The Handy Guide to New Testament Greek: A Brief Review

Hot off the press, Kregel has just released Douglas S. Huffman's The Handy Guide to new Testament Greek: Grammar, Syntax, and Diagramming. Given the subtitle and all the author hopes to accomplish in this volume, just by looking at this almost pocket-size work that is barely over 100 pages in length, one wonders if Huffman can really accomplish addressing all of those topics. In my view, he does.

Huffman divides the book into three major parts. Following the subtitle, the first part deals with grammar, the second deals with syntax, and the third with diagramming. This, I think, makes it a bit different than Mounce's pocket-size handbook. Essentially, the first major section of Huffman's work consists of paradigms. That's right, the first 52 pages are lined with paradigms. Occasionally Huffman will sprinkle in grammatical comments and offer some mnemonic devices. Beyond this, however, the first section is meant to act as a quick-reference guide. One of the things I find unfortunate here is that Huffman uses the Erasmian pronunciation schema, but given the prevalence of this approach in the academy I suppose it is understandable.  Further, he does not make this a point of contention so, it is not repeatedly emphasize throughout the book but rather, just stated at the beginning.  I suppose that others will have less of an issue with this than me, however.

In section two of the book, which is just over thirty pages in length, Huffman basically gives readers lists of syntactical categories and functions. Again, he offers some mnemonic devices and here and there a number of helpful explanations. His comments are not long and drawn out but are short, sweet, and to the point. Some may wish for just a little more "meat on the bones" here, but others will likely find these bite-size descriptions to be just the right size. On page 62, where Huffman speaks about aspect, it appears as though he follows Porter's ordering and understanding of aspect. Personally, I prefer David Alan Black's approach but even after having said that, Huffman does add his own touch to the discussion here and his renaming of the categories to "progressive, summary, and stative" is interesting and possibly helpful (I still need to think on this).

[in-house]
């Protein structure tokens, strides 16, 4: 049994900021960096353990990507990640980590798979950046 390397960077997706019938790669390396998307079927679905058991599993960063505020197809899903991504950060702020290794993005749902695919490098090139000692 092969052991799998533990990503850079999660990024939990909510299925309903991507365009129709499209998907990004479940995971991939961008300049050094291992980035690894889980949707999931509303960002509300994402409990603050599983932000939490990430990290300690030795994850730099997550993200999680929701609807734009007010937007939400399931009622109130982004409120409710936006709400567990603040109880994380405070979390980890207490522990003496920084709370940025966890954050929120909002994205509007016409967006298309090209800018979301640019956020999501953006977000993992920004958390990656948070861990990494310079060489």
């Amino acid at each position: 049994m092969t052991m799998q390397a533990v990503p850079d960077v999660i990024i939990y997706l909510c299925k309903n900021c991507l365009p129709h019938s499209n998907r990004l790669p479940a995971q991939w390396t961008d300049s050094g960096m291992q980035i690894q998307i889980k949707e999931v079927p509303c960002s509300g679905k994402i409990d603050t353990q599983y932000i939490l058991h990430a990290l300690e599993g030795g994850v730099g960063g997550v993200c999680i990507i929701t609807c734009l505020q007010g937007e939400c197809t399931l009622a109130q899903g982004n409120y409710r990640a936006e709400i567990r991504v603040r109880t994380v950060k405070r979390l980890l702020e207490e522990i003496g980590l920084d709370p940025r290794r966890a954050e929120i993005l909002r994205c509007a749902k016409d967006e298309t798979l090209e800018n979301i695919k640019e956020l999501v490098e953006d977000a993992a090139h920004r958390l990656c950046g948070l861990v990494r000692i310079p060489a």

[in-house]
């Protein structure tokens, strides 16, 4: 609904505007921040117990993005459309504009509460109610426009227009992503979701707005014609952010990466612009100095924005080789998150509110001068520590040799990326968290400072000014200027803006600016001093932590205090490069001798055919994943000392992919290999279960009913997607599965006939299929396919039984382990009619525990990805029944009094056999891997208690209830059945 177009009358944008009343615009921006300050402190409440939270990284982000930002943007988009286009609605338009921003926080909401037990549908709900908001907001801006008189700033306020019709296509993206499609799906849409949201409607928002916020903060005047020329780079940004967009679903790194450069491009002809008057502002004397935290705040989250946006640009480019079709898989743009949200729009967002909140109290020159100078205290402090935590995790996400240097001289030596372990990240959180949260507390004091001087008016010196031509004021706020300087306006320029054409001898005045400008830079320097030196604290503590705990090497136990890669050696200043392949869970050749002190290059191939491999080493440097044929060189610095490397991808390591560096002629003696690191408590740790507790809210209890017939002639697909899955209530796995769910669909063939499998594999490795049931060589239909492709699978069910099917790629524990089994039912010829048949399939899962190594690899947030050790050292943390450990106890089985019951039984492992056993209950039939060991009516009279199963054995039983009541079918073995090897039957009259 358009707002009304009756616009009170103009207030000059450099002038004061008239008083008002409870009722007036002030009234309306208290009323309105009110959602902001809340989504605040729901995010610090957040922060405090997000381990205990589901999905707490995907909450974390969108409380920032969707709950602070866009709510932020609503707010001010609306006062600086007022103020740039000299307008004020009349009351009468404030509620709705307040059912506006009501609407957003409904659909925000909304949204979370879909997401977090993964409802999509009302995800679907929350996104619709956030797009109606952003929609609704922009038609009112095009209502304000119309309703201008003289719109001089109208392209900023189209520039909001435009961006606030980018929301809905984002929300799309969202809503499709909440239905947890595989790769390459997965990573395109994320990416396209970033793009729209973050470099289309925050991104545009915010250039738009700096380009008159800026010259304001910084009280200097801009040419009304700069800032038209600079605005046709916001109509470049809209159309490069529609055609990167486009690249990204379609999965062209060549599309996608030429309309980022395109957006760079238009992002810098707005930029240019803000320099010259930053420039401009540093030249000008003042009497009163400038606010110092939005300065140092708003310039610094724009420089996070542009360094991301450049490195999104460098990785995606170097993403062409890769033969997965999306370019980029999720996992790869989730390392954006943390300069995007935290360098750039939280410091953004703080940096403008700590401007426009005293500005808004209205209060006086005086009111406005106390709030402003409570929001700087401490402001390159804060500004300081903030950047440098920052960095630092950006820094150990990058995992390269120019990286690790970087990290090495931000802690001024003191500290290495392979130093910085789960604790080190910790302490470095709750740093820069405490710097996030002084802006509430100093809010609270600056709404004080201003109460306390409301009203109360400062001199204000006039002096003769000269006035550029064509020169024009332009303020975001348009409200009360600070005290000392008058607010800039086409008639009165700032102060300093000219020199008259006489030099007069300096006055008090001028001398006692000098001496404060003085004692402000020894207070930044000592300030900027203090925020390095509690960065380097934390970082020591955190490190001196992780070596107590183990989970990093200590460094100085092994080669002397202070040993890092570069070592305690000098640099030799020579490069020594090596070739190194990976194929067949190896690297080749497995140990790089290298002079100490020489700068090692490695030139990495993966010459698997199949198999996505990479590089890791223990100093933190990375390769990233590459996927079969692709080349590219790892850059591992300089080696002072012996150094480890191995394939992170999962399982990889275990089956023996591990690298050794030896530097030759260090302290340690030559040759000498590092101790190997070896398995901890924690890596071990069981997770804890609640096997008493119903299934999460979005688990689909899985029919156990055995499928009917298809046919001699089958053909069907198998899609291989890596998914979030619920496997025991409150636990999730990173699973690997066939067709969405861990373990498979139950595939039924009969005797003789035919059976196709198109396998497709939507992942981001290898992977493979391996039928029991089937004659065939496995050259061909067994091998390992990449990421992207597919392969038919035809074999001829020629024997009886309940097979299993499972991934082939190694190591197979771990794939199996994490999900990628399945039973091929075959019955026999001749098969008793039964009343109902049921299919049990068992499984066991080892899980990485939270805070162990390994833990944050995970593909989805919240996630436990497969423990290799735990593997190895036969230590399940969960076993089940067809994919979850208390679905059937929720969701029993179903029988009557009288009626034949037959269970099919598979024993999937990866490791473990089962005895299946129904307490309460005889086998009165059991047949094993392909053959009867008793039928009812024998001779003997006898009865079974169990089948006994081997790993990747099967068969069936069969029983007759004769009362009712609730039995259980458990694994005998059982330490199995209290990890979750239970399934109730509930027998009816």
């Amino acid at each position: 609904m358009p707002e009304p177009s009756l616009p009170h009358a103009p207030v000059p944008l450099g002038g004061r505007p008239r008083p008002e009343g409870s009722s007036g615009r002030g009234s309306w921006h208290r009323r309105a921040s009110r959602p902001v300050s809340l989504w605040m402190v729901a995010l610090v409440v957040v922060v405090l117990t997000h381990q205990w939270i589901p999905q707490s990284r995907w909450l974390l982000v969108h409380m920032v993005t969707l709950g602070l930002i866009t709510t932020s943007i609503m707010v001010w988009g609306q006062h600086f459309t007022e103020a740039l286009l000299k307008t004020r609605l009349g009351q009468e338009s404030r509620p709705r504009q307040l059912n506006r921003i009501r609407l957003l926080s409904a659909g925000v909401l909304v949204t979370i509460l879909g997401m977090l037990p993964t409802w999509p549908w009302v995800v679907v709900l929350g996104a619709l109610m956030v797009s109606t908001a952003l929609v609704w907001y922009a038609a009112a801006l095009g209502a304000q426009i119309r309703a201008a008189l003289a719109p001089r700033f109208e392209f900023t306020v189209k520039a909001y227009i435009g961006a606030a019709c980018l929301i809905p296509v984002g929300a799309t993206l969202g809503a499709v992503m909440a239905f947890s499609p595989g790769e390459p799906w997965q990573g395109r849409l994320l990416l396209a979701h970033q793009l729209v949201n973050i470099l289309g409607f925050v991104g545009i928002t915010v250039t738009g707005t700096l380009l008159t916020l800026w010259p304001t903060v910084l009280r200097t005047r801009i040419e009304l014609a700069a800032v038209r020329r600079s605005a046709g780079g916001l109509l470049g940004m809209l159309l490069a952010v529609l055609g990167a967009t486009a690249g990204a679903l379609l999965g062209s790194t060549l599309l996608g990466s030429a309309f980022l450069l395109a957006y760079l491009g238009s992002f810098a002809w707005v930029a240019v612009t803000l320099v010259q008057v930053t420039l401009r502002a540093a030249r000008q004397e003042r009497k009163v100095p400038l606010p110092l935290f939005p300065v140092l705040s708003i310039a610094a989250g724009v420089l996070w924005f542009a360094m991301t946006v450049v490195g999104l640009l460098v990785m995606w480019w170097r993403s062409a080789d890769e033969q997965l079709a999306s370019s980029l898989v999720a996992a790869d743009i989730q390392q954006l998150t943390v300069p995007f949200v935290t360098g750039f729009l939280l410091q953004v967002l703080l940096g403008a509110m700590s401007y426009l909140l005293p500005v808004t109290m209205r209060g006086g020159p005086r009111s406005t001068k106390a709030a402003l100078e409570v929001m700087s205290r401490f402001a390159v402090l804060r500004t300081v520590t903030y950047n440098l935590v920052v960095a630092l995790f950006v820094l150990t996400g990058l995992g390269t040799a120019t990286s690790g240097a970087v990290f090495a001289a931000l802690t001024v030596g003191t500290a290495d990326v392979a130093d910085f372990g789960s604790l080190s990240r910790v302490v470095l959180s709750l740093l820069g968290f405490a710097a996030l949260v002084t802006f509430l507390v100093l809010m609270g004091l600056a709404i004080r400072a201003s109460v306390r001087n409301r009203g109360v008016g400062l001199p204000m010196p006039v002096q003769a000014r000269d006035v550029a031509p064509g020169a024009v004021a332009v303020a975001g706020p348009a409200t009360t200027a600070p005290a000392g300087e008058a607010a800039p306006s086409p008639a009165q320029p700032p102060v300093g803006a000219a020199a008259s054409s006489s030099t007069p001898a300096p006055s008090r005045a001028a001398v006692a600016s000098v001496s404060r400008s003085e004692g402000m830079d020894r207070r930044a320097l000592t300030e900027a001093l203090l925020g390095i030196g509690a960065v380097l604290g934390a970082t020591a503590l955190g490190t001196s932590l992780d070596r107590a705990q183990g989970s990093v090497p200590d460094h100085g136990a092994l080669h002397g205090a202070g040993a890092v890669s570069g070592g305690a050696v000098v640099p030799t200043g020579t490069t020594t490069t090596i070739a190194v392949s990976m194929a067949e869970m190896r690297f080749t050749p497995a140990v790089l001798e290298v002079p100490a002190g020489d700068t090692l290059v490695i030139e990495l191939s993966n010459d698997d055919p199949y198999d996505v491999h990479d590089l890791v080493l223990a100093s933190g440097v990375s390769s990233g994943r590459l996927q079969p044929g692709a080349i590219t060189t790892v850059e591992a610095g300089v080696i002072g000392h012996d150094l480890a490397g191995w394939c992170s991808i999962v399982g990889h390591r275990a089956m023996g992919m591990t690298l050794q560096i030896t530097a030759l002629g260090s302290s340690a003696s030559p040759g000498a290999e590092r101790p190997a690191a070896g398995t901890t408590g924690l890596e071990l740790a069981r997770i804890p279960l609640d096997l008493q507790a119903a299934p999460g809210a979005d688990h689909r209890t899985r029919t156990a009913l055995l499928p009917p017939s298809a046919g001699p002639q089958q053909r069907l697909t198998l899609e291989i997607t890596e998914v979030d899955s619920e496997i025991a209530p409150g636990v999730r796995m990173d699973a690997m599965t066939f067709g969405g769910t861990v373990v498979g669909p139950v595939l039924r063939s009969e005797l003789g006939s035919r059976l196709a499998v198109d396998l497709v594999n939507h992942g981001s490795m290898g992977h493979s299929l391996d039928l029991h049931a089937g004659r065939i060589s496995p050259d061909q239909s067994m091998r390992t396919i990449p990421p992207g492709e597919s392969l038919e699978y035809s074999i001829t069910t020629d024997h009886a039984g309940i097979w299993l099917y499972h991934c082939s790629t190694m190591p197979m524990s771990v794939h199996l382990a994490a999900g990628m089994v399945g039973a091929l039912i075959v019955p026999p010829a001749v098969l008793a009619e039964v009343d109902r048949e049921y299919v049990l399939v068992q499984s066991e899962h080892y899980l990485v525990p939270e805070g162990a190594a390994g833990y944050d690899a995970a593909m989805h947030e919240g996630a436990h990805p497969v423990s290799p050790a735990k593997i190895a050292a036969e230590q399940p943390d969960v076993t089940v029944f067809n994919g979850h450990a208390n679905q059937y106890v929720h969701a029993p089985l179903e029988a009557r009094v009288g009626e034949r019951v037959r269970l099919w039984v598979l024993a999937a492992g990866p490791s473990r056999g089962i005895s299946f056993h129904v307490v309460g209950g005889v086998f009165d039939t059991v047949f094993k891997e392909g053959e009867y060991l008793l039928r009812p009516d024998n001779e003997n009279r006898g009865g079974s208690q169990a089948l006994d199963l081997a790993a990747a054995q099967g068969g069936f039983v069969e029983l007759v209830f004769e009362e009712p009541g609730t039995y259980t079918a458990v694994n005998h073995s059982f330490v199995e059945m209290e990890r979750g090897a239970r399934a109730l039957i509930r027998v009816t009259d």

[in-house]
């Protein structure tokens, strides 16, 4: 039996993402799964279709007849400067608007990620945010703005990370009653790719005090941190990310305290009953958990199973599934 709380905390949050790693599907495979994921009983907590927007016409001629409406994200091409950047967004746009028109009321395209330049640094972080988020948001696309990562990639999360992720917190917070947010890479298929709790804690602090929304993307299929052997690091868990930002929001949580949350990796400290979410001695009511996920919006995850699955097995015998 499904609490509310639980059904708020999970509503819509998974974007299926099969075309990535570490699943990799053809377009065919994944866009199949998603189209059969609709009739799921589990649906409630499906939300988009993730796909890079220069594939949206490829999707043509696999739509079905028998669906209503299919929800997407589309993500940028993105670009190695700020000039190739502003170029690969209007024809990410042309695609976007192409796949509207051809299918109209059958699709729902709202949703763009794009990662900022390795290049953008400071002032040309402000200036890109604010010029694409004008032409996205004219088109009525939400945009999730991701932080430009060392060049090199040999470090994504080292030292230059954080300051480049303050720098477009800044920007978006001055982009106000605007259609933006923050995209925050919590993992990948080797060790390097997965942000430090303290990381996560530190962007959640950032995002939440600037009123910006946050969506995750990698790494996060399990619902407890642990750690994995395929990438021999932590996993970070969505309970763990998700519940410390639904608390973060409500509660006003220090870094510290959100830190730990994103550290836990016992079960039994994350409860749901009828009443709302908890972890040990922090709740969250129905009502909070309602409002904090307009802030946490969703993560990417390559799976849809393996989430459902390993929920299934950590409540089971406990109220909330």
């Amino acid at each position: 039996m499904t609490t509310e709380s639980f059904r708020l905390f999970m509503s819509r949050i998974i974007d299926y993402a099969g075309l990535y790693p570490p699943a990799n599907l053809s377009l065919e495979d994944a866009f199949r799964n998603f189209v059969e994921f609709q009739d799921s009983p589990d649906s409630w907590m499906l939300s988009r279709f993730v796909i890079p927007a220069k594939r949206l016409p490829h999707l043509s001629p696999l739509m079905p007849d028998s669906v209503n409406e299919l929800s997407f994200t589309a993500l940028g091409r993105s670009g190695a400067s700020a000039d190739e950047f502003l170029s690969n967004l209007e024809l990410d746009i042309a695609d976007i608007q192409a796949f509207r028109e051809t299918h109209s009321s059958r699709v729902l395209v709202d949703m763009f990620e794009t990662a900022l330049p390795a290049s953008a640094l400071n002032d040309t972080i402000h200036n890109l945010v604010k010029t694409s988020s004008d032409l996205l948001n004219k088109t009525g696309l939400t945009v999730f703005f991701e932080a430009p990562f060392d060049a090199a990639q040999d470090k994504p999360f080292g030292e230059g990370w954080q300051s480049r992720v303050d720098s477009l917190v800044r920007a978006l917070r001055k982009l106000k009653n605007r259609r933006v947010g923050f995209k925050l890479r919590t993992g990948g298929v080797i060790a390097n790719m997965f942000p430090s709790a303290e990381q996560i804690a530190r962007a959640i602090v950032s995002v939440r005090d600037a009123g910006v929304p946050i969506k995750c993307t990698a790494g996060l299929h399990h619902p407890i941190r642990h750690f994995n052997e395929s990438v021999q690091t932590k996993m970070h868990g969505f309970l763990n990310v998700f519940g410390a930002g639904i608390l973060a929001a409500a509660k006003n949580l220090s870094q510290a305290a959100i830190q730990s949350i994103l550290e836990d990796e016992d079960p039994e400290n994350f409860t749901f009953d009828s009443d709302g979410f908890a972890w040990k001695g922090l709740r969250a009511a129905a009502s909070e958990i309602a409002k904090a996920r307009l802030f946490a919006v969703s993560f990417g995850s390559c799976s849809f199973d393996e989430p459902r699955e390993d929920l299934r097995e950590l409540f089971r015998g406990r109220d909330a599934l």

In the third section, Huffman focuses on diagramming. About twenty pages in length, this section is well done. Huffman works through various types of diagramming examples, including the traditional approach and more modern ones. Huffman's brief explanations are helpful and informative. That he uses a more modern approach to diagramming is a huge plus. His approach is not far from that which Donald Guthrie espouses, although, there are some differences. For example, Guthrie's approach seems just a bit more emphatic about exposing modifiers. Another nice aspect of this chapter is that Huffman shows readers how to move from a semantic diagram to a sermon outline.

In the end, I would very much recommend Huffman's Handy Guide to those interested in learning, refreshing, and or maintaining the nuts and bolts of their New Testament Greek. While some of the charts in the book were a little blurry here and there, overall, the volume is helpful. Κῦδος to Huffman on this great resource. Thanks to Kregel for the review copy. Head on over to their site right now to purchase your copy of The Handy Guide to New Testament Greek by clicking HERE.

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